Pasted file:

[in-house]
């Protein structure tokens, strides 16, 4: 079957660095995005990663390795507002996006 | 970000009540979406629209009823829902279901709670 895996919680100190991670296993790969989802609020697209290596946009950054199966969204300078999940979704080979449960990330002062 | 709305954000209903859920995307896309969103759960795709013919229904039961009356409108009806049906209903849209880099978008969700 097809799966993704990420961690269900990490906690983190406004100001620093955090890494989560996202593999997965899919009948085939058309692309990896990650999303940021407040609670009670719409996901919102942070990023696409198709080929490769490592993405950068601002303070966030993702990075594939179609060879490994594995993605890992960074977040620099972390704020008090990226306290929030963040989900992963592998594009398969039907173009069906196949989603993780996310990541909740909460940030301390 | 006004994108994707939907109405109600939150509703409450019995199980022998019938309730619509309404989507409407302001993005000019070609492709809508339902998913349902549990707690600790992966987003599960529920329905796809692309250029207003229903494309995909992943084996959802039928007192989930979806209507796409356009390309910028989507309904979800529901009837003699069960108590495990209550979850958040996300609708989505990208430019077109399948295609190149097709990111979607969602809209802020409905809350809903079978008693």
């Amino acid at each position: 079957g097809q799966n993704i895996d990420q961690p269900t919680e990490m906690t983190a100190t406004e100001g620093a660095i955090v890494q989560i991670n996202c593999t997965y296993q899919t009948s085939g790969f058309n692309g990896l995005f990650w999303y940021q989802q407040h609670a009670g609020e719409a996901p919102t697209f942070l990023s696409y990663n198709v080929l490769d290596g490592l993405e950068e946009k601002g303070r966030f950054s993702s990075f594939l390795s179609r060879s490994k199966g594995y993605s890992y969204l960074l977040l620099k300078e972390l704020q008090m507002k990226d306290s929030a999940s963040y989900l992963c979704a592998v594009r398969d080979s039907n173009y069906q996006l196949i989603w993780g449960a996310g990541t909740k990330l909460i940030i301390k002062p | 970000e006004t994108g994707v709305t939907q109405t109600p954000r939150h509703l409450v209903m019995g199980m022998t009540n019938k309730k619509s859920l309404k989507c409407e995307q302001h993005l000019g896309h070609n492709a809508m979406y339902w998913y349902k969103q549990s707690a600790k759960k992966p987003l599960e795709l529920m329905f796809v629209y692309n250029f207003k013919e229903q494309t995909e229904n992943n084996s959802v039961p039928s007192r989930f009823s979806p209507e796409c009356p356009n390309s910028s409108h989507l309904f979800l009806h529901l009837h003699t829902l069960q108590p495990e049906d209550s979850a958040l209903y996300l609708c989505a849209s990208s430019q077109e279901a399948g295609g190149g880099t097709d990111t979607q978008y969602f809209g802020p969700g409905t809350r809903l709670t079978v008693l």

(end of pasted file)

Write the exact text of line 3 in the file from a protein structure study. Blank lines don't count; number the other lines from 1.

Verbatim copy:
């Amino acid at each position: 079957g097809q799966n993704i895996d990420q961690p269900t919680e990490m906690t983190a100190t406004e100001g620093a660095i955090v890494q989560i991670n996202c593999t997965y296993q899919t009948s085939g790969f058309n692309g990896l995005f990650w999303y940021q989802q407040h609670a009670g609020e719409a996901p919102t697209f942070l990023s696409y990663n198709v080929l490769d290596g490592l993405e950068e946009k601002g303070r966030f950054s993702s990075f594939l390795s179609r060879s490994k199966g594995y993605s890992y969204l960074l977040l620099k300078e972390l704020q008090m507002k990226d306290s929030a999940s963040y989900l992963c979704a592998v594009r398969d080979s039907n173009y069906q996006l196949i989603w993780g449960a996310g990541t909740k990330l909460i940030i301390k002062p | 970000e006004t994108g994707v709305t939907q109405t109600p954000r939150h509703l409450v209903m019995g199980m022998t009540n019938k309730k619509s859920l309404k989507c409407e995307q302001h993005l000019g896309h070609n492709a809508m979406y339902w998913y349902k969103q549990s707690a600790k759960k992966p987003l599960e795709l529920m329905f796809v629209y692309n250029f207003k013919e229903q494309t995909e229904n992943n084996s959802v039961p039928s007192r989930f009823s979806p209507e796409c009356p356009n390309s910028s409108h989507l309904f979800l009806h529901l009837h003699t829902l069960q108590p495990e049906d209550s979850a958040l209903y996300l609708c989505a849209s990208s430019q077109e279901a399948g295609g190149g880099t097709d990111t979607q978008y969602f809209g802020p969700g409905t809350r809903l709670t079978v008693l």